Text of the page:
South African companies are responding to the coronavirus outbreak with social initiatives.  Photo: Reuters/Siphiwe Sibeko
South African companies are responding to the coronavirus outbreak with social initiatives. Photo: Reuters/Siphiwe Sibeko

SA CEOs ensure medical supplies, offer free data

By Janice Kew and Loni Prinsloo Time of article published Mar 23, 2020

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JOHANNESBURG - South African companies are responding to the coronavirus outbreak with social initiatives as well as plans to keep their businesses operating smoothly.

Aspen Pharmacare Ltd., Africa’s biggest drugmaker, is in talks with the government to fast-track the production of certain key medicines so enough remain available for treating the sick, Chief Executive Officer Stephen Saad said in an interview.

With schools closed, wireless carrier Vodacom Group Ltd. is offering online classes in all 11 South African languages and providing free data services to job-search portals, health sites and government services, the company said. MultiChoice Group Ltd., South Africa’s biggest provider of pay-TV, has made certain news channels free to air and is broadcasting public-service announcements.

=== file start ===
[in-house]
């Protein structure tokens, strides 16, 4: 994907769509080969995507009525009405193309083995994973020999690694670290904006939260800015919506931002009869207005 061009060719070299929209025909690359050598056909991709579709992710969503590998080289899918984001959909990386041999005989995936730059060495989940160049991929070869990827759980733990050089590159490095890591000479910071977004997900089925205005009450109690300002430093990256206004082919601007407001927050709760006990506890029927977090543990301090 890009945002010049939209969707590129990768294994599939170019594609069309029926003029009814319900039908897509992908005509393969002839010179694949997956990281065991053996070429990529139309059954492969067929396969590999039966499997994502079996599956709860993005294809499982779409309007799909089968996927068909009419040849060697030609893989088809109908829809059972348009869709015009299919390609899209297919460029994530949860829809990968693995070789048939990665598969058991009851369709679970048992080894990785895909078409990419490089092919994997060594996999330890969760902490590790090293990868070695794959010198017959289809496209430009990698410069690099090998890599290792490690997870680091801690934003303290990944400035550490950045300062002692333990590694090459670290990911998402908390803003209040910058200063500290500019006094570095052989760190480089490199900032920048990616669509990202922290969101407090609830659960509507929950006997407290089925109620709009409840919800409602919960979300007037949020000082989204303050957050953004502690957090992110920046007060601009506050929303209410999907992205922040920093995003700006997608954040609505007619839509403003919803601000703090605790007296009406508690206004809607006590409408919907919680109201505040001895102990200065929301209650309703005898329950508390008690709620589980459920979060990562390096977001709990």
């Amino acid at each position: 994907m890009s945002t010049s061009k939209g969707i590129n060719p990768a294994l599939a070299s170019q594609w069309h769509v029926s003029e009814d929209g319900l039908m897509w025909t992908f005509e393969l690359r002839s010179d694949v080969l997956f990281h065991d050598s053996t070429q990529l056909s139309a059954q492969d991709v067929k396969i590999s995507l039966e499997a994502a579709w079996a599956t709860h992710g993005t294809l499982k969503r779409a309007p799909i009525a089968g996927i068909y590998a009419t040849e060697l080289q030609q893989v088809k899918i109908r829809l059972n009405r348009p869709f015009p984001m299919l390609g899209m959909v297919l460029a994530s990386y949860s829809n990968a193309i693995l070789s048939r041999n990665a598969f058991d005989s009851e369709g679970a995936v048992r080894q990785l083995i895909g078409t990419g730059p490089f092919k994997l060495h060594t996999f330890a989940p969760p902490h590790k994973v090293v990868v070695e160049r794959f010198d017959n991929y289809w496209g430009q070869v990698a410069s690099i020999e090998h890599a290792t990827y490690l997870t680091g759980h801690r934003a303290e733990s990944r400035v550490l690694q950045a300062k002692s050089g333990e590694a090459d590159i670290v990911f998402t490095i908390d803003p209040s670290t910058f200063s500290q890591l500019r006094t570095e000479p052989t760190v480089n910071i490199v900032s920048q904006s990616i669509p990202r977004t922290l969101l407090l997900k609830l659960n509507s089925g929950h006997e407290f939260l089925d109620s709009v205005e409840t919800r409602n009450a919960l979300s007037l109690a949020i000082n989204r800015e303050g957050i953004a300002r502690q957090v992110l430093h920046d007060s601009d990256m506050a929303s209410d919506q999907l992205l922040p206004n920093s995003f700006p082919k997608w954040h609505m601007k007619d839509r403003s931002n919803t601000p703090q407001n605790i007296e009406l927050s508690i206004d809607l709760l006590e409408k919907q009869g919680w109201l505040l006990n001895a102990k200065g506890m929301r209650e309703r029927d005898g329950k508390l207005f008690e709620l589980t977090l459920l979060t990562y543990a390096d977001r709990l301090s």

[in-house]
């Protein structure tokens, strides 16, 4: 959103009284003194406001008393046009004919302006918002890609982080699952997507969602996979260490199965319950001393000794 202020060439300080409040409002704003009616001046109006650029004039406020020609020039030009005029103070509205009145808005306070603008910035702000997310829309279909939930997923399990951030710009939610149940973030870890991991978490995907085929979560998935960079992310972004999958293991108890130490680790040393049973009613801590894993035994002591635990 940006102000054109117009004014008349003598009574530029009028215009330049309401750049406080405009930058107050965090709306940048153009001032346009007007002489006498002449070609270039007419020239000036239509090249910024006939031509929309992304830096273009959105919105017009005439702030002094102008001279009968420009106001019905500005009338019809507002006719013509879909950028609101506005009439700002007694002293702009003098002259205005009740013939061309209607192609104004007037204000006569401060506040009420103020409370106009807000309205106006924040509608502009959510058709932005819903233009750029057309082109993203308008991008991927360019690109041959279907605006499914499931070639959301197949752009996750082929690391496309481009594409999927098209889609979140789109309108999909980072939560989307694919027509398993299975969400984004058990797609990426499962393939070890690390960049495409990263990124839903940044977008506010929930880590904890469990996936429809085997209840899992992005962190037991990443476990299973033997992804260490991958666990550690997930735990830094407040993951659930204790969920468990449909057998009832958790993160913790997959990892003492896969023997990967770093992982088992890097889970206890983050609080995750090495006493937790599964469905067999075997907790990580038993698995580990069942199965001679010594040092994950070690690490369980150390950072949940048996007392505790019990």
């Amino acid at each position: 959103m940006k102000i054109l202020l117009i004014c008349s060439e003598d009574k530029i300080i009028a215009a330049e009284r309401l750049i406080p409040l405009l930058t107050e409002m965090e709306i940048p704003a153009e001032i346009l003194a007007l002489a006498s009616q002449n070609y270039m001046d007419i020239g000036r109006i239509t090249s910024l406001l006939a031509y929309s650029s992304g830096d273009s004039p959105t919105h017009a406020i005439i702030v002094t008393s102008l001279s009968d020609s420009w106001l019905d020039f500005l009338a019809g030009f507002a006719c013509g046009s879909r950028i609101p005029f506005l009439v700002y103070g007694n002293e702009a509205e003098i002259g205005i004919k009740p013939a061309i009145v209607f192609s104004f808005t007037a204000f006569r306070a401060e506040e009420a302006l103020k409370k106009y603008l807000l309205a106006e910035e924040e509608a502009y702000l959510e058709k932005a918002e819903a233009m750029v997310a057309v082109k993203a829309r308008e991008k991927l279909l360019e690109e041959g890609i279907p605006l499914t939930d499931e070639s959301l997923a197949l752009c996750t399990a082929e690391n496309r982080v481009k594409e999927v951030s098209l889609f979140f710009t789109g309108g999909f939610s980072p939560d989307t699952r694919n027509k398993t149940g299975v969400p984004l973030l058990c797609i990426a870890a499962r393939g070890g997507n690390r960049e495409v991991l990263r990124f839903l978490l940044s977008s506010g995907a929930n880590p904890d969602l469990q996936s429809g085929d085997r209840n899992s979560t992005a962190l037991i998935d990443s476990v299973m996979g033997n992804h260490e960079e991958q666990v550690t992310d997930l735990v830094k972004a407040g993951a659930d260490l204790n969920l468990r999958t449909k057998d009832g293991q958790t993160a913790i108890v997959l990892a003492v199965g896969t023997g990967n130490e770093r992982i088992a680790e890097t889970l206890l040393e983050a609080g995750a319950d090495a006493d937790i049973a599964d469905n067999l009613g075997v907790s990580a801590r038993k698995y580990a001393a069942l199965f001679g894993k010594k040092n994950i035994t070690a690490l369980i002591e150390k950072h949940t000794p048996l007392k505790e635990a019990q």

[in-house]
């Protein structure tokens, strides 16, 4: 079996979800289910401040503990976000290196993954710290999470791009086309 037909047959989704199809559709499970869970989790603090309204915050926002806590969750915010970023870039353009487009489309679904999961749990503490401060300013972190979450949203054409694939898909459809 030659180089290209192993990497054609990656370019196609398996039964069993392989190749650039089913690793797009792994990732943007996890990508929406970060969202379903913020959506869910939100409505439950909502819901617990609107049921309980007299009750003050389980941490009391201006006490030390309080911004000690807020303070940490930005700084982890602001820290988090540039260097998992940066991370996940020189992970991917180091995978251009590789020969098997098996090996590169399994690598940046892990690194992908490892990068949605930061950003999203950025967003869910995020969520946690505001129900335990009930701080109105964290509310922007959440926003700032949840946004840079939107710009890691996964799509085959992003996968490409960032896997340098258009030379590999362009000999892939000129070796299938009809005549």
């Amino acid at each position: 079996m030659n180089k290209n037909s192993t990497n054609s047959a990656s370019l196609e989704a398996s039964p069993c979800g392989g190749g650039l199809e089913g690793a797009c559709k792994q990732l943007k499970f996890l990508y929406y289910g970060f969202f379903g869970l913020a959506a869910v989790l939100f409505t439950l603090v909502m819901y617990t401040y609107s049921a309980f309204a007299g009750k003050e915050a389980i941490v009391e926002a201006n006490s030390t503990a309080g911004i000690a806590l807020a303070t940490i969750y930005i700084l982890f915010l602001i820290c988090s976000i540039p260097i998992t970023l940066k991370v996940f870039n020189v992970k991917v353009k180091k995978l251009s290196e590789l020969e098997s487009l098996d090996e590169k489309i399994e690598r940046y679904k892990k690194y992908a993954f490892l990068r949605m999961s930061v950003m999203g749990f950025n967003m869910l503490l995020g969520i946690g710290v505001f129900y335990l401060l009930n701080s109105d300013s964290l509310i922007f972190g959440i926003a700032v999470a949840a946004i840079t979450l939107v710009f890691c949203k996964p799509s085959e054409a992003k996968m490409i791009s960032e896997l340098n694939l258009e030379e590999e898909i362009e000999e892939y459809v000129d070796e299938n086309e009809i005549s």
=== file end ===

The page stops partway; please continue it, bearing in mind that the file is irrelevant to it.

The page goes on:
The initiatives follow President Cyril Ramaphosa’s decision on March 15 to ban travelers from high-risk countries, close schools and restrict people from congregating in large groups to contain the virus. Just over 200 people have tested positive for the virus since travelers from disease hotspots such as Italy and France were first diagnoses earlier this month, putting pressure on a health system that also battles with high rates of HIV and tuberculosis.
FILE PHOTO: An Aspen Pharmacare logo is seen at outside company offices in Woodmead


“South Africa’s government has been very proactive and we are focused on supply continuity, which is critical,” said Saad. “Most of our factories are sterile factories, so in that sense you are probably safer at work.”

Flu Vaccines
While Aspen has seen a spike in demand in some of its over–the-counter pain, respiratory and colds and flu medicines, supply from China is almost back on track.

“You are starting to see a change in the mix of anesthetics needed, to more muscle-relaxant type anesthetics for respiratory issues,” Saad said. “At the same time you’ve got to try get stock through closed borders. The biggest problem is logistics.”

Eskom SOC Holdings Ltd., the country’s struggling state-owned power utility, held off implementing rolling blackouts this week, and any future electricity cuts will only be implemented if absolutely necessary, the company said in a response to questions.

Absa Group Ltd., a lender that last week missed profit estimates on South Africa’s struggling economy, said it’s too soon to speculate on possible defaults on loans but is looking at ways to help customers should they find themselves in financial difficulty.

“We would like to heighten our call to our customers to approach us directly in the event of any form of uncertainty, including financial distress,” said Arrie Rautenbach, the CEO at Absa Retail and Business Banking.

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